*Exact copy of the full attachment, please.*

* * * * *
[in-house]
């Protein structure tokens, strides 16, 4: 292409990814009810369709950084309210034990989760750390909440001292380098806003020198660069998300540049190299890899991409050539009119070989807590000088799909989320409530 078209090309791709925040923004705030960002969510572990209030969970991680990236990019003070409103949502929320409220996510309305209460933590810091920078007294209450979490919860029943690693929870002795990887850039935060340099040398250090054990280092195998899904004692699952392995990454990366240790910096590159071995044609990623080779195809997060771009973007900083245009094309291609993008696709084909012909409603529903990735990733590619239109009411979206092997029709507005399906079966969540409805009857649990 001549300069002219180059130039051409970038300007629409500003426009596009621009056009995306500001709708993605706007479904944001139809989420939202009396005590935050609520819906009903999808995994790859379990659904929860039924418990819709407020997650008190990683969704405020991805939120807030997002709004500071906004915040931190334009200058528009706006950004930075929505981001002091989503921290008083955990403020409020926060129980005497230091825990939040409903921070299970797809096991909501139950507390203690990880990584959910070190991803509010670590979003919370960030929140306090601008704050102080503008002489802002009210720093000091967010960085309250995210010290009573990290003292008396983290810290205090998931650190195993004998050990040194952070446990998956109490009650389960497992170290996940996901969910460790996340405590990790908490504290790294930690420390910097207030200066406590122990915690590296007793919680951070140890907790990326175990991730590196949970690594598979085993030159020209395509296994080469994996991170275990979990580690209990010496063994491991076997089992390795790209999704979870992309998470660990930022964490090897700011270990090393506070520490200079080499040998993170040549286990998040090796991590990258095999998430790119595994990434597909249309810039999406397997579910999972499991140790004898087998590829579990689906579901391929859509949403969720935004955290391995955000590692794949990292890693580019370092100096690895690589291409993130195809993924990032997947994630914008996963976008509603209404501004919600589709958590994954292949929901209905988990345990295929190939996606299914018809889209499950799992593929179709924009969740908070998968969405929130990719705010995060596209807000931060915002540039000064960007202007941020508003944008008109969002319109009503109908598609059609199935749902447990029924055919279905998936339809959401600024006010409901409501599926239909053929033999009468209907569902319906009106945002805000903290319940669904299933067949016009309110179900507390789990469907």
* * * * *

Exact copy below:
[in-house]
């Protein structure tokens, strides 16, 4: 292409990814009810369709950084309210034990989760750390909440001292380098806003020198660069998300540049190299890899991409050539009119070989807590000088799909989320409530 078209090309791709925040923004705030960002969510572990209030969970991680990236990019003070409103949502929320409220996510309305209460933590810091920078007294209450979490919860029943690693929870002795990887850039935060340099040398250090054990280092195998899904004692699952392995990454990366240790910096590159071995044609990623080779195809997060771009973007900083245009094309291609993008696709084909012909409603529903990735990733590619239109009411979206092997029709507005399906079966969540409805009857649990 001549300069002219180059130039051409970038300007629409500003426009596009621009056009995306500001709708993605706007479904944001139809989420939202009396005590935050609520819906009903999808995994790859379990659904929860039924418990819709407020997650008190990683969704405020991805939120807030997002709004500071906004915040931190334009200058528009706006950004930075929505981001002091989503921290008083955990403020409020926060129980005497230091825990939040409903921070299970797809096991909501139950507390203690990880990584959910070190991803509010670590979003919370960030929140306090601008704050102080503008002489802002009210720093000091967010960085309250995210010290009573990290003292008396983290810290205090998931650190195993004998050990040194952070446990998956109490009650389960497992170290996940996901969910460790996340405590990790908490504290790294930690420390910097207030200066406590122990915690590296007793919680951070140890907790990326175990991730590196949970690594598979085993030159020209395509296994080469994996991170275990979990580690209990010496063994491991076997089992390795790209999704979870992309998470660990930022964490090897700011270990090393506070520490200079080499040998993170040549286990998040090796991590990258095999998430790119595994990434597909249309810039999406397997579910999972499991140790004898087998590829579990689906579901391929859509949403969720935004955290391995955000590692794949990292890693580019370092100096690895690589291409993130195809993924990032997947994630914008996963976008509603209404501004919600589709958590994954292949929901209905988990345990295929190939996606299914018809889209499950799992593929179709924009969740908070998968969405929130990719705010995060596209807000931060915002540039000064960007202007941020508003944008008109969002319109009503109908598609059609199935749902447990029924055919279905998936339809959401600024006010409901409501599926239909053929033999009468209907569902319906009106945002805000903290319940669904299933067949016009309110179900507390789990469907």